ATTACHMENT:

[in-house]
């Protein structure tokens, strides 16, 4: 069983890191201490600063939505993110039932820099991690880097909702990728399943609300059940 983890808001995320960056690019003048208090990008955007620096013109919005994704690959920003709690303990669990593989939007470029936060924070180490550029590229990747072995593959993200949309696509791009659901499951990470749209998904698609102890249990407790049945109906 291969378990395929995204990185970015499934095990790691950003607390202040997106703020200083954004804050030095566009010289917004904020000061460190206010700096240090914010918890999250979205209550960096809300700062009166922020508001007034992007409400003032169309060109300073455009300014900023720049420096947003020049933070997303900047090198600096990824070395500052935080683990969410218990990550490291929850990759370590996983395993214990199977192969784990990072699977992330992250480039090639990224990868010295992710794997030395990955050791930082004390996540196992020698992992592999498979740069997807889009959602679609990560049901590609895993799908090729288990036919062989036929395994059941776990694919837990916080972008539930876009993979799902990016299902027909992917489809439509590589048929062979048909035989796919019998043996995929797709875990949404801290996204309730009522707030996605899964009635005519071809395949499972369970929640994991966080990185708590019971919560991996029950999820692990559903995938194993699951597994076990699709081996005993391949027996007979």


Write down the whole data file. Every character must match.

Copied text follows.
[in-house]
């Protein structure tokens, strides 16, 4: 069983890191201490600063939505993110039932820099991690880097909702990728399943609300059940 983890808001995320960056690019003048208090990008955007620096013109919005994704690959920003709690303990669990593989939007470029936060924070180490550029590229990747072995593959993200949309696509791009659901499951990470749209998904698609102890249990407790049945109906 291969378990395929995204990185970015499934095990790691950003607390202040997106703020200083954004804050030095566009010289917004904020000061460190206010700096240090914010918890999250979205209550960096809300700062009166922020508001007034992007409400003032169309060109300073455009300014900023720049420096947003020049933070997303900047090198600096990824070395500052935080683990969410218990990550490291929850990759370590996983395993214990199977192969784990990072699977992330992250480039090639990224990868010295992710794997030395990955050791930082004390996540196992020698992992592999498979740069997807889009959602679609990560049901590609895993799908090729288990036919062989036929395994059941776990694919837990916080972008539930876009993979799902990016299902027909992917489809439509590589048929062979048909035989796919019998043996995929797709875990949404801290996204309730009522707030996605899964009635005519071809395949499972369970929640994991966080990185708590019971919560991996029950999820692990559903995938194993699951597994076990699709081996005993391949027996007979």